Please note that the image above, Icarus and Daedalus by Breugel is, in its full title, Landscape with the Fall of Icarus. Icarus seems to be an afterthought in the image and it is the hope that the same will not be true of the questions posed here.
One of the quotes that stuck in my head from my high school history class was from Henry Ford who, commenting on his Model T’s in 1909, “Any customer can have a car painted any colour that he wants so long as it is black.” This came back to me when thinking of how the explosion in electronic media has allowed us so many choices in life compared even to when I was growing up. I remember when there were only 5 TV channels on the TV, more if you could get the antenna in just the right place. Now we have more options than we know what to do with on our TV and with the addition of our tablets and phones, the options have grown . While author Barry Schwartz in his 2004 book “The Paradox of Choice” argues that the increasing number of choices while seemingly giving us greater choice and actually increases our anxiety, we seem to have greater stress around making the “right “choice when we have more options. Recent developments would seem to argue the opposite. We seem to be able to insulate ourselves from opposing views and now even wrap ourselves in the warm illusion of alternate truths. Why bother with the harsh light of truth when we can stay crouched in the cave of shadows and half-truths.
While the idea of artificial intelligence is nothing new, it was still surprising to see the article, “MEPs vote on robots’ legal status” addressing the possibility of granting legal rights to robots with artificial intelligence or electronic persons. While this in itself seems like a mind-boggling thought, it is also being debated if these electronic people should come with kill switches, which would shut down the robot if the situation were required. Beyond the disturbing thought that robots would have legal status the same as their human counterparts, the thought of a kill switch brings up a more disturbing question.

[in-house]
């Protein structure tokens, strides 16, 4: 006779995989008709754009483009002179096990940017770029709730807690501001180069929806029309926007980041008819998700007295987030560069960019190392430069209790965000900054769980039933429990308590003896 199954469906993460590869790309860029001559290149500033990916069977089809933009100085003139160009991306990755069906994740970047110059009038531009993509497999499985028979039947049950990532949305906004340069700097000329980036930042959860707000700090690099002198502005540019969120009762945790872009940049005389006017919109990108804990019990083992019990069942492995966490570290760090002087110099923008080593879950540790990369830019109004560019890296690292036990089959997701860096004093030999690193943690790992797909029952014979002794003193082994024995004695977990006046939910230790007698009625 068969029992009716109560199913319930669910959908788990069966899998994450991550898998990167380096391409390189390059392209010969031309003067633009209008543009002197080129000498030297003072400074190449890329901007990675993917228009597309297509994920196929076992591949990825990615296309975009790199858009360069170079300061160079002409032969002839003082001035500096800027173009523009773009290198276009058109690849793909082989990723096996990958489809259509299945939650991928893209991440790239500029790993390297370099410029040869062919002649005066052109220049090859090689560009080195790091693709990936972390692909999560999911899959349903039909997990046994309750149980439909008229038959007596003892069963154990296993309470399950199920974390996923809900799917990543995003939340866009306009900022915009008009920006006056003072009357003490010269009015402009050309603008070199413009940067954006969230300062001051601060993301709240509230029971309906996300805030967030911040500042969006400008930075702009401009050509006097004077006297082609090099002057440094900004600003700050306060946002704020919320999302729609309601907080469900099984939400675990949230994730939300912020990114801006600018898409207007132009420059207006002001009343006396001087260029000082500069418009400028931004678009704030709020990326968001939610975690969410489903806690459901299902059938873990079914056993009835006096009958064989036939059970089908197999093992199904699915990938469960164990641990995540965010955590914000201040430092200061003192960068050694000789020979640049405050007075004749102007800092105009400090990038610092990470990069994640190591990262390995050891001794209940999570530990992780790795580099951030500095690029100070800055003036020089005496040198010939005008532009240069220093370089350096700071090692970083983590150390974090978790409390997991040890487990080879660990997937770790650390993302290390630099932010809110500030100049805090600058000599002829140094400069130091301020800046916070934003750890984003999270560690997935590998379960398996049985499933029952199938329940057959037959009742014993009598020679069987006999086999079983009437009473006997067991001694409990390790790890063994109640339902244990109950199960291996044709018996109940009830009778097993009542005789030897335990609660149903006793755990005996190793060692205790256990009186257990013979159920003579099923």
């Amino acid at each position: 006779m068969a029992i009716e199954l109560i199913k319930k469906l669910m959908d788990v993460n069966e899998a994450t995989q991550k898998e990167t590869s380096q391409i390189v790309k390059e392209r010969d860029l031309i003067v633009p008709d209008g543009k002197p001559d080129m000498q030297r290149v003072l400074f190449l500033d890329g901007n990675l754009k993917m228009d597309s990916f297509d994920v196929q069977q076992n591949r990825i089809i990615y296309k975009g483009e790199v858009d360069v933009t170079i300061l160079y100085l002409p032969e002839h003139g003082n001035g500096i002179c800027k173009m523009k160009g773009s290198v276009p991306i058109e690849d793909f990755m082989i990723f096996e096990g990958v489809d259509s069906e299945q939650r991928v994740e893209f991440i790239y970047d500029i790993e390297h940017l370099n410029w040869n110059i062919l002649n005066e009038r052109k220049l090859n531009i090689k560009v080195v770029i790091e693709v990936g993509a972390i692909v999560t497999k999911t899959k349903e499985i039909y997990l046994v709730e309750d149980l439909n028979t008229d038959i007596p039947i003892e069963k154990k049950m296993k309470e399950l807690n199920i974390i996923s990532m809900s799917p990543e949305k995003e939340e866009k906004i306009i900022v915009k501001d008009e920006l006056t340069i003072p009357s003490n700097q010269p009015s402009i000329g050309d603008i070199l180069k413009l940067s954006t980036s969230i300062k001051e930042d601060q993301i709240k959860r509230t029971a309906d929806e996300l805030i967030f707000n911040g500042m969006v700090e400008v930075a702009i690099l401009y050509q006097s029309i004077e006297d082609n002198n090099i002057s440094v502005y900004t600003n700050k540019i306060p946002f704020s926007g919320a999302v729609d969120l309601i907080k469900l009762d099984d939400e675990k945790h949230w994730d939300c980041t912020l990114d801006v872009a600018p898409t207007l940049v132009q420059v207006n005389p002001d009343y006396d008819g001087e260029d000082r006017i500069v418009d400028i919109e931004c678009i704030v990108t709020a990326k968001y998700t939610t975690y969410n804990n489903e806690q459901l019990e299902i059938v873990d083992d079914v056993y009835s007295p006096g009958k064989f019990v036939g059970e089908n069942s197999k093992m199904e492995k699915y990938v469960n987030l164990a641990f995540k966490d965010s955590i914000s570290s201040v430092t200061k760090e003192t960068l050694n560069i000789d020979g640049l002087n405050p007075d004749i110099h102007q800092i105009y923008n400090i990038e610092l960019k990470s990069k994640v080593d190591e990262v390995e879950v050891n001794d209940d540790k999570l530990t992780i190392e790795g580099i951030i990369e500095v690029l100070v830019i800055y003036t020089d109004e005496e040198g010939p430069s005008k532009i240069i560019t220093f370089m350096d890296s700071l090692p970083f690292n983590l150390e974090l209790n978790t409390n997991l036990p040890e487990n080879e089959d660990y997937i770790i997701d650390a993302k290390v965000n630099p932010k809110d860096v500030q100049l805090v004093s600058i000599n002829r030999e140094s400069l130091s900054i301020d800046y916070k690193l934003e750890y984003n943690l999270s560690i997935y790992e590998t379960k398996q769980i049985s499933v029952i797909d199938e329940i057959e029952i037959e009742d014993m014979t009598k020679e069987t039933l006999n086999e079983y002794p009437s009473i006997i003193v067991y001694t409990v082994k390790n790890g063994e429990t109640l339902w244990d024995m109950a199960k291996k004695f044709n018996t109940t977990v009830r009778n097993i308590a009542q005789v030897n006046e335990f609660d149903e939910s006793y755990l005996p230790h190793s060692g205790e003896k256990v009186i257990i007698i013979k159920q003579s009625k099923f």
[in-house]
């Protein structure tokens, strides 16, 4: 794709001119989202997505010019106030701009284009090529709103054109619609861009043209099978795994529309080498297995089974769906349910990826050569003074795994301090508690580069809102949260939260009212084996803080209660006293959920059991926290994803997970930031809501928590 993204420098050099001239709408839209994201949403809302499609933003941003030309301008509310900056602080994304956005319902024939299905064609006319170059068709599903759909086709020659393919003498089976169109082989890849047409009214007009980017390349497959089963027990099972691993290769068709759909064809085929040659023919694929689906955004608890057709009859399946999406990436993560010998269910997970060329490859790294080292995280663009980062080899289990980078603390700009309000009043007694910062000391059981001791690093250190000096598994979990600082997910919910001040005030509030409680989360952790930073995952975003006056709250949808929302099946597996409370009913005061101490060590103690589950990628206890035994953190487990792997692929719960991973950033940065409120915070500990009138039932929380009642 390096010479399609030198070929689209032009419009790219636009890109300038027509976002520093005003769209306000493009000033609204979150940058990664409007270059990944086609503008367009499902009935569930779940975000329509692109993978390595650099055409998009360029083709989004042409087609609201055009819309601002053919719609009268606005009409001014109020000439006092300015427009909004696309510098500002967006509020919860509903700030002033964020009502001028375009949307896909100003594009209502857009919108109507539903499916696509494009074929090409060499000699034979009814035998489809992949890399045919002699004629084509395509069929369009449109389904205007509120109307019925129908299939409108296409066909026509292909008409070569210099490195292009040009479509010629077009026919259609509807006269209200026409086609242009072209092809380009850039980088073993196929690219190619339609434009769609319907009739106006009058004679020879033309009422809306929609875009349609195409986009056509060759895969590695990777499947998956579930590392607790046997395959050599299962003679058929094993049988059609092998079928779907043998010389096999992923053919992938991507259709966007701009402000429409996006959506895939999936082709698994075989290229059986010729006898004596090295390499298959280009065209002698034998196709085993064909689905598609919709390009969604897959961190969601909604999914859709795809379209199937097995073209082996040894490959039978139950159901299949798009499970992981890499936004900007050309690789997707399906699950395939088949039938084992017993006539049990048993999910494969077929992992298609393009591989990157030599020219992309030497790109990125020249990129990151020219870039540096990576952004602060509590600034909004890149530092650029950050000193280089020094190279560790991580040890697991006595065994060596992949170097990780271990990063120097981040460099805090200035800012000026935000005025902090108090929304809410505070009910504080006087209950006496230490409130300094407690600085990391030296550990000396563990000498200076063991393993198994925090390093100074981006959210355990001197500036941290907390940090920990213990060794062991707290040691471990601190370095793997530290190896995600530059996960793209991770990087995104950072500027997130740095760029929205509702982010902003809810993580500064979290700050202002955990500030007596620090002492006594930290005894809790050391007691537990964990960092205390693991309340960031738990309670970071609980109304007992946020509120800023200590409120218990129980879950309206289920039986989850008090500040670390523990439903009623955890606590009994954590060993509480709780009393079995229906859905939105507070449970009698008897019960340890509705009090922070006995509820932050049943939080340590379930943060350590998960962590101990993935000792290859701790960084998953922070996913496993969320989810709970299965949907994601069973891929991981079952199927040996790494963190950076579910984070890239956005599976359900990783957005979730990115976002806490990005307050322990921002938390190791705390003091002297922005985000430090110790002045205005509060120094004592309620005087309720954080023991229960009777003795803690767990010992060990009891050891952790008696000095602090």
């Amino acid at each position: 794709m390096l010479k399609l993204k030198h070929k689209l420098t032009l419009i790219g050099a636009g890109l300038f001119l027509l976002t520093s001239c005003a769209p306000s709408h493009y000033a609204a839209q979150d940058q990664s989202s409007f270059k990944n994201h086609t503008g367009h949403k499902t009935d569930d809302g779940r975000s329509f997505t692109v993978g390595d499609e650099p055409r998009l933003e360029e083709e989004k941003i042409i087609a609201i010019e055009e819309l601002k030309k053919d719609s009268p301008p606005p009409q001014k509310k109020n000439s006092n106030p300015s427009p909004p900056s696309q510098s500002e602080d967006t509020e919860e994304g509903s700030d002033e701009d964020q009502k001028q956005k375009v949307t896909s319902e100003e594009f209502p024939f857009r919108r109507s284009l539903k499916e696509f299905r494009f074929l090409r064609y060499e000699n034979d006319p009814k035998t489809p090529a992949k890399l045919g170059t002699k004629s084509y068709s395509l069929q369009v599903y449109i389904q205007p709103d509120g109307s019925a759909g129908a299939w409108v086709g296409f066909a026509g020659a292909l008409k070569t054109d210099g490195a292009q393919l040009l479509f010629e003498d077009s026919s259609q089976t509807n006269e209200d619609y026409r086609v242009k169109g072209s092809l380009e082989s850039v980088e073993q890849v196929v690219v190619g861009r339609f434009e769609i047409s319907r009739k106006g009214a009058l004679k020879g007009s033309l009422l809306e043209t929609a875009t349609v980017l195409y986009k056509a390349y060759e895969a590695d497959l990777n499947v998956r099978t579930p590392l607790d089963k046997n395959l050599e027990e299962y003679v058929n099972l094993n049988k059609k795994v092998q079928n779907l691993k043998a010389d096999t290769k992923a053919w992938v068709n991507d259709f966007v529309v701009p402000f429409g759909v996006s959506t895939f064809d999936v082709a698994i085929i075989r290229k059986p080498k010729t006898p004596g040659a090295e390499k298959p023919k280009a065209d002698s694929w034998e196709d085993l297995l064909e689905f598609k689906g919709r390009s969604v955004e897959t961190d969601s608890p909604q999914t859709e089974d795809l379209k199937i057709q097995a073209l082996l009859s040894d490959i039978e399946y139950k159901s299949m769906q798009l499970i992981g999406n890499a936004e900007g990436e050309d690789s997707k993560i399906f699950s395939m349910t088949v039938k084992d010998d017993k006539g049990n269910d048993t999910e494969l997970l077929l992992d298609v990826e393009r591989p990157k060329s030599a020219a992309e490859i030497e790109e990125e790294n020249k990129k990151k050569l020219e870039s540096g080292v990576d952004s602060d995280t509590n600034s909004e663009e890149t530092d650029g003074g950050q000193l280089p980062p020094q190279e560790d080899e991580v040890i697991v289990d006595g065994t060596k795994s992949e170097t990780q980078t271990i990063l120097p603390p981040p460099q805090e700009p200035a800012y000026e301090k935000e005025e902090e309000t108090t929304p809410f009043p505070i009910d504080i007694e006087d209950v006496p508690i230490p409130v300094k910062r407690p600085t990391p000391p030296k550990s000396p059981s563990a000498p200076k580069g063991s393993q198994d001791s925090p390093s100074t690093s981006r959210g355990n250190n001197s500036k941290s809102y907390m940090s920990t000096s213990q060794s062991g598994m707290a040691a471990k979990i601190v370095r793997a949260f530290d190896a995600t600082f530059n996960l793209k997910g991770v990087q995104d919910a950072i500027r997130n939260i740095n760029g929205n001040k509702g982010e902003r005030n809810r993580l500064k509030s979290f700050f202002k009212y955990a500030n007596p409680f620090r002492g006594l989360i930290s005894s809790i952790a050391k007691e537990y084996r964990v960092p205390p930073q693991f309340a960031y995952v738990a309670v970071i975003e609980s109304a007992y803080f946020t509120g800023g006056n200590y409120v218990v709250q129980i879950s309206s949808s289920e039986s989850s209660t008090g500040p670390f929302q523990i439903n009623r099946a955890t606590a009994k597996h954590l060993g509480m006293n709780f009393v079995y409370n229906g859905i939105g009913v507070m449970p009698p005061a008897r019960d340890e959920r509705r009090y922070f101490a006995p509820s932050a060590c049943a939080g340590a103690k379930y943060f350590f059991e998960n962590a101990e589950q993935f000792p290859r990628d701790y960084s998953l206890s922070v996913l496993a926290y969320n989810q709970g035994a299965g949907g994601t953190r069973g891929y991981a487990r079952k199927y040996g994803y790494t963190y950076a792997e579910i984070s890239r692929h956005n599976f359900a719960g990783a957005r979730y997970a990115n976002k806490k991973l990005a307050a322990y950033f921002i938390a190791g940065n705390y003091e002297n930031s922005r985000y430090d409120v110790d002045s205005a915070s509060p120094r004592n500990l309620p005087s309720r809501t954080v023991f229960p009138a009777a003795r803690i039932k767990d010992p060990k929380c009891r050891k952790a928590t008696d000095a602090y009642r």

The idea of what has legal rights also extends to a corporation, legally they can spend money in candidate elections, and that some for-profit corporations may, on religious grounds, refuse to comply with a federal mandate to cover birth control in their employee health plans. Would we extend these rights to an electronic person? Could their rights be covered under the bill of rights? While it may seem absurd, 40 years ago the idea of an electronic entity with the rights of a person would have been seemed absurd too.
And what of the question of a kill switch? Having just come through a time when corporations were considered too big to fail, why would we not deem our electronic persons too important to shut down or too large to kill?